# Homotopy type of the self-homotopy equivalences of a bouquet of spheres

Before I state the questions I have in mind, let me give some background. If one considers $S^2$ then it is known due to Kneser that $\textrm{Homeo}^{+}(S^2)$ has the homotopy type of $SO(3)$. By Smale's work we also know that $\textrm{Diff}^{+}(S^2)$ is homotopic to $SO(3)$. However, when we work in the homotopy category this changes. Later Hansen considered $\textrm{Aut}_0(S^2)$, the connected component of identity in the space of all self homotopy equivalences. He showed that its homotopy type is that of $SO(3)\times \mathbf{\Omega}$, where $\mathbf{\Omega}$ is the universal cover of the connected component of the constant loop in the double loop space $\Omega^2 S^2$.

Although this is a very nice and interesting fact, it's turns out to be hard to generalize his method of proof for higher spheres. For one, the homotopy type of $\textrm{Diff}(S^n)$ is not really known for $n\geq 7$ if I'm not mistaken. For another, Hansen crucially uses the fact that $S^2$ is the base of the usual fibration $SO(2)\to SO(3)\to S^2$ and the fact $SO(2)=S^1$ has no higher homotopy. This indubitably fails for higher spheres!

Question 1 What is known about the homotopy type of $\textrm{Aut}_0(S^n)$ for $n\geq 3$?

I should say that the rational homotopy type is fairly easily calculable via Sullivan's minimal models. So, I'm looking for a bit more here.

Question 2 What is the homotopy type of the identity component of self homotopy equivalences of $\vee_k S^2$, a bouquet of $2$-spheres?

Of course, one can ask this question for higher spheres but bearing in mind question 1, I decided I would be happy with an answer for $S^2$. If it helps, the homotopy groups of $\vee_k S^2$ can be calculated by Hilton-Milnor theorem. This fits in a long exact sequence of groups associated to $\textrm{Aut}_0^\ast(\vee_k S^2)\to \textrm{Aut}_0(\vee_k S^2)\to \vee_k S^2$ where the last map is evaluation of an automorphism at the common point of the bouquet and $\textrm{Aut}^\ast_0(\vee_k S^2)$ consists of based maps. But this doesn't seem to lead anywhere!

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Do you have any idea what would happen in the case of completing with respect to a prime? You seem to understand the rational information. Maybe you can put it all together to reasemble the homotopy type from the prime pieces and the rational piece. –  Spice the Bird Nov 23 '11 at 4:03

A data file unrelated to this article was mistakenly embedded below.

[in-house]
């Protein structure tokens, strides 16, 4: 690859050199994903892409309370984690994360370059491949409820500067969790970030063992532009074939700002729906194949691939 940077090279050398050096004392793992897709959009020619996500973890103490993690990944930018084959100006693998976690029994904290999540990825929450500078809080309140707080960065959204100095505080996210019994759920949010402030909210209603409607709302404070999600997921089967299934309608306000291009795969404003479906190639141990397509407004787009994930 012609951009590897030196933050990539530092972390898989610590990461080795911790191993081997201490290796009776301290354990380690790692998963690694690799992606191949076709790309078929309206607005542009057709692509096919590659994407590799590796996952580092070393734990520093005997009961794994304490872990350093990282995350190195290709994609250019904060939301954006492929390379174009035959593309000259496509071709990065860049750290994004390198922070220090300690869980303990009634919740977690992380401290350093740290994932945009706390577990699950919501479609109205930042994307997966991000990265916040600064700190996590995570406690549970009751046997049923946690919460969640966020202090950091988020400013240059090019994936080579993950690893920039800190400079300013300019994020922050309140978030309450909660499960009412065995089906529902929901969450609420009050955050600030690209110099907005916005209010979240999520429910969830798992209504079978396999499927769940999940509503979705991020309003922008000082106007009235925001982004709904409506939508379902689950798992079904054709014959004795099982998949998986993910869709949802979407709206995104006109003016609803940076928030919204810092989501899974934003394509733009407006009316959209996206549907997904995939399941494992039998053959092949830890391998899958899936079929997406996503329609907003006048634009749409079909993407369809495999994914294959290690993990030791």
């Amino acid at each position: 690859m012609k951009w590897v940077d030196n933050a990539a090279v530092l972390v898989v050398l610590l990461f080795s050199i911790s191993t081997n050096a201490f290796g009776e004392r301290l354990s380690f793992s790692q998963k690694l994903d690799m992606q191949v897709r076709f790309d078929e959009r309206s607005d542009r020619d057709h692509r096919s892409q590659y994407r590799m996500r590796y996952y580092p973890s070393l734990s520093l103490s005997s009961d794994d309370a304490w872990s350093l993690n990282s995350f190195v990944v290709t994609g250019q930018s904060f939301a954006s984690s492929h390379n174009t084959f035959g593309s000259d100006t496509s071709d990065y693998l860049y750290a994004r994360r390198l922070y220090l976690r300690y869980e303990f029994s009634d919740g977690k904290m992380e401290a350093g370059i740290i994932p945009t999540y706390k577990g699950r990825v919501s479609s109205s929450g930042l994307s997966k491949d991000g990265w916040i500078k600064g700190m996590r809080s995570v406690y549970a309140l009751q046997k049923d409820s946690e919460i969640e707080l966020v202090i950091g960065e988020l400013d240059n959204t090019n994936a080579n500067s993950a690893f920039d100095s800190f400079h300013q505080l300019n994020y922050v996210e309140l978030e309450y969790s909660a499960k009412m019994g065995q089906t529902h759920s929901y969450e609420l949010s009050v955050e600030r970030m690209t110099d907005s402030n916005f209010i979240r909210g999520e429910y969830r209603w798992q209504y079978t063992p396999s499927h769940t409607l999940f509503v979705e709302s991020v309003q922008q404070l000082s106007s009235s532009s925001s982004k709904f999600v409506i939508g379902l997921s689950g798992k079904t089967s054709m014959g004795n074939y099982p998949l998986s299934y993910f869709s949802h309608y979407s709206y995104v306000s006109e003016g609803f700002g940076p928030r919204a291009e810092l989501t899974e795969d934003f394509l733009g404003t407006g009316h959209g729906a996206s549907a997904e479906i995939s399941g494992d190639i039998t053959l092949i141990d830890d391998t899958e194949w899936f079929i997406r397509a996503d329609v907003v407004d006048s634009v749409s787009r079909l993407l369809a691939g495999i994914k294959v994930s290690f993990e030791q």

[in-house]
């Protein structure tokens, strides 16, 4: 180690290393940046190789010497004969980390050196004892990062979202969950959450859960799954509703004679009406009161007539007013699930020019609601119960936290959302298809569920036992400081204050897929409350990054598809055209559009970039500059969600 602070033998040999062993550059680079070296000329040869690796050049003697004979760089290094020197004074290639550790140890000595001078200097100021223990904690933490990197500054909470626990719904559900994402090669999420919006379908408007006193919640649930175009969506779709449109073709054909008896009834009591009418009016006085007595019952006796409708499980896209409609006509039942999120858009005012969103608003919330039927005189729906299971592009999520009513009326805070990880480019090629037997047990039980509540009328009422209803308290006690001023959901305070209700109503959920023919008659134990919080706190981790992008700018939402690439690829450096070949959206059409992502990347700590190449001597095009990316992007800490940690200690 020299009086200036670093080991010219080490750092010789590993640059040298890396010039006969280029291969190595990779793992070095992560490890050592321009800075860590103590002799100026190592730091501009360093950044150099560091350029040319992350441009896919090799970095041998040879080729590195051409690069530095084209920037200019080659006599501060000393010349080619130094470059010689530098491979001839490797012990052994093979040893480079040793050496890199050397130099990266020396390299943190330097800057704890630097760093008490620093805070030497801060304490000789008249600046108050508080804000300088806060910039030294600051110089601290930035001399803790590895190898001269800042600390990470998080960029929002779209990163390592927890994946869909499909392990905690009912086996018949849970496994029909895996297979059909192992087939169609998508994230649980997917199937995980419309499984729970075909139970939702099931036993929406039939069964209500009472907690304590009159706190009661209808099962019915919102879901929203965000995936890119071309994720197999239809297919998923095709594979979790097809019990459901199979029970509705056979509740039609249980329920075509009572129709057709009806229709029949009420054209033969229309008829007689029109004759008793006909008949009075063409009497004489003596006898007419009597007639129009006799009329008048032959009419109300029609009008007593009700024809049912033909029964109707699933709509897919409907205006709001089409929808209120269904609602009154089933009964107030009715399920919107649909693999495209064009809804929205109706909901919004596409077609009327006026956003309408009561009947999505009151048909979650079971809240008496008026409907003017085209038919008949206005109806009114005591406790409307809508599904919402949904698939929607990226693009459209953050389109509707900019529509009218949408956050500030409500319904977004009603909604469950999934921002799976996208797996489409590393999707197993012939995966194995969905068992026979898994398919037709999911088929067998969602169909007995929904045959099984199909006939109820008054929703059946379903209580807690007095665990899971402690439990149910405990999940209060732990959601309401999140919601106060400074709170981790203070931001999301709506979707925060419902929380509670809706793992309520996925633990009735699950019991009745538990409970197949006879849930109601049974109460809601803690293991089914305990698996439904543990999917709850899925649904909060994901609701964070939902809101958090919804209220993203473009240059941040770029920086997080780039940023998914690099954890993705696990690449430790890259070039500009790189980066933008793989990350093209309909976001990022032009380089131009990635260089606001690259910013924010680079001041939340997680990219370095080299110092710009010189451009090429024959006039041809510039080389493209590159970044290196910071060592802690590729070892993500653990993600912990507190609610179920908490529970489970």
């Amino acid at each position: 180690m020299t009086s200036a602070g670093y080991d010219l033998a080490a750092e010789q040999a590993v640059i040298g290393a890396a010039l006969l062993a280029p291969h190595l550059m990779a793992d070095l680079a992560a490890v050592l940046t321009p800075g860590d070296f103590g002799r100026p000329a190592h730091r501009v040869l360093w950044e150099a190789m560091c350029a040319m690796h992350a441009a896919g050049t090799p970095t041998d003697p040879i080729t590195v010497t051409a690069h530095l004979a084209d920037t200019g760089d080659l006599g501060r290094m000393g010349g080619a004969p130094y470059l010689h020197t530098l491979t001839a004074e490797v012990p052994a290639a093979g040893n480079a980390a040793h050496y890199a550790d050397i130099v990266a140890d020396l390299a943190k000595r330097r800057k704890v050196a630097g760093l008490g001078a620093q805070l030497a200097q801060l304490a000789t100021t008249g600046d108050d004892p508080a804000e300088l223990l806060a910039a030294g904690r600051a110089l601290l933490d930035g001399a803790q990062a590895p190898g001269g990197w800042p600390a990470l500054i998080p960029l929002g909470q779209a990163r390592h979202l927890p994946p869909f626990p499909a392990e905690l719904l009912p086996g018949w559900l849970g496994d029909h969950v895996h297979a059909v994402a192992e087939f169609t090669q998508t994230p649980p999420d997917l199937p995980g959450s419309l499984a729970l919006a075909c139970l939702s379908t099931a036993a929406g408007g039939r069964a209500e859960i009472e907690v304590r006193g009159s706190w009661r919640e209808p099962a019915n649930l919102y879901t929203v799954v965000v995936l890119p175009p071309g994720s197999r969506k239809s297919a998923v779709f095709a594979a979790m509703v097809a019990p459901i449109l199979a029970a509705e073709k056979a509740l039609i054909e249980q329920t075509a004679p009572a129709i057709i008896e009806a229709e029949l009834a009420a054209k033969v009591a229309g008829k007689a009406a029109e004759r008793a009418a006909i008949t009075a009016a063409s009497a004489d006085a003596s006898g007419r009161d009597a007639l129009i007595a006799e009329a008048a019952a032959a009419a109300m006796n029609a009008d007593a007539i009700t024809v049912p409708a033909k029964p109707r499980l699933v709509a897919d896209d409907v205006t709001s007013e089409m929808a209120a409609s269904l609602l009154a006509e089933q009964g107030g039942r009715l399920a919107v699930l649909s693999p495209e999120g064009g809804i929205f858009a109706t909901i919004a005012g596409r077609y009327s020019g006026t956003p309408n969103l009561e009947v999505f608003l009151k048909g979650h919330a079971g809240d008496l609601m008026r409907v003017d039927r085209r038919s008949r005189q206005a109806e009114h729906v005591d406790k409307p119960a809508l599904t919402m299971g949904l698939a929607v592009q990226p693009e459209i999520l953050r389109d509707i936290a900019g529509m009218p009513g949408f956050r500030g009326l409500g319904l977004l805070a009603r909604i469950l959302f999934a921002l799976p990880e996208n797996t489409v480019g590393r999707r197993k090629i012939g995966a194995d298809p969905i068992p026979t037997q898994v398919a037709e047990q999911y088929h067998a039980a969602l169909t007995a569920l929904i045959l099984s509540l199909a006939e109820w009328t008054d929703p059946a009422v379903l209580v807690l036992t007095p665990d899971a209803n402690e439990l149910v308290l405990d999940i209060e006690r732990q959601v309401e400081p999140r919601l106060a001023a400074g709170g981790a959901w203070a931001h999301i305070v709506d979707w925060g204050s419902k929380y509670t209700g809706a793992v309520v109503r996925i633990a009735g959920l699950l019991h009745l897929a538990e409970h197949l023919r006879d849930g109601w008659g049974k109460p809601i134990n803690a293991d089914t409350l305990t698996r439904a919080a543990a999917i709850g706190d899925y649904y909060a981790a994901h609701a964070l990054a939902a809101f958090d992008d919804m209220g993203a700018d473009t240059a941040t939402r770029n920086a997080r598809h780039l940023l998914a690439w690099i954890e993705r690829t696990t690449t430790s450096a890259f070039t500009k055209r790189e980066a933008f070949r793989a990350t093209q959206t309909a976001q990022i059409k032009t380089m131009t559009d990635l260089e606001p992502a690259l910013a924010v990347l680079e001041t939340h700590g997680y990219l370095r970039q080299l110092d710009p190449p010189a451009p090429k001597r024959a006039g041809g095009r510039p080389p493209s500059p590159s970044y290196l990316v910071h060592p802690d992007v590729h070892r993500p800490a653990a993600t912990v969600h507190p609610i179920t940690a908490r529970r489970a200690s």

@Spice the Bird - You may be onto something here! Unfortunately, I have no idea of what the theory at a prime p is although I've heard people using these words. Do you have any readable reference (of the general theory and then reassembling rational and prime pieces) in mind? I can perhaps try to learn something new at least! –  Somnath Basu Nov 23 '11 at 4:16
You might take a look at the paper of Dror-Dwyer-Kan: nd.edu/~wgd/Html/Arithmetic.Square.html Or Sullivan's older papers (either the Annals paper referenced by the paper above or his "MIT notes" on geometric topology, which were finally published a few years ago: books.google.com/books/about/…). –  Dan Ramras Nov 23 '11 at 8:12
I learned of the idea from Sullivan's MIT notes. –  Spice the Bird Nov 23 '11 at 11:19
I'm sure you realize this but Question 2 is also amenable to rational homotopy theory treatment using Haefliger construction of models for $Map_f(X,Y)$. Also, given a minimal model $(M,d)$ for $X$ the differential graded lie algebra of derivations of $M$ (with the differential given by $[-,d]$) is the Quillen Lie model for $BAut_0(X)$. Note however, that even for a wedge of two spheres (of any dimension) you'll get a rationally hyperbolic space and rational homotopy and homology of $Aut_0(X)$ will grow exponentially. So there won't be any nice answers here as there were for $Aut(S^n)$. –  Vitali Kapovitch Nov 23 '11 at 15:33

For a reasonably nice space $X$ (say, a finite connected CW-complex) let $Aut_0(X)$ be the monoid of self-equivalences of $X$ homotopic to the identity and let $Aut_0^\bullet(X)$ be the submonoid fixing a basepoint. Then there is a natural fibration given by the evaluation map $Aut_0^\bullet(X)\to Aut_0(X)\to X$. This gives rise to the fibration $X\to BAut_0^\bullet(X)\to BAut_0(X)$ which is the universal fibration with fiber $X$.
For $X=S^n$ it's easy to see that $Aut_0^\bullet(S^n)\cong Map_0^\bullet(S^n, S^n)\cong Map_0^\bullet(S^{n-1}, \Omega S^n)\cong \ldots Map_0^\bullet (S^0, \Omega^n(S^n))=\Omega^n(S^n)$. In particular, $\pi_k(Aut_0^\bullet(S^n))\cong \pi_{n+k}(S^n)$. Combining this with the fibration $Aut_0^\bullet(S^n)\to Aut_0(S^n)\to S^n$ this in principle gives you homotopy groups of $Aut_0(S^n)$. In practice though I don't think this is very useful away from rational coefficients or for small values of $k$ where you have stability.
I'm not familiar with the general theory for spaces other than spheres. As I mentioned in my comment, rationally the situation is in principle well understood. But even for rational coefficients the homotopy structure of $Aut_0(X)$ is complicated when $X$ is a wedge of spheres. As I mentioned, rational homotopy groups of $Aut_0(X)$ grow exponentially. See "The monoid of self-homotopy equivalences of some homogeneous spaces" by Félix and Thomas for a careful proof of that. One general fact that I know is a result of Dror, Dwyer and Kan that when $X$ is a nilpotent finite $CW$-complex then $BAut_0(X)$ has finite type, i.e. it has the homotopy type of a CW complex with a finite number of cells in each dimension.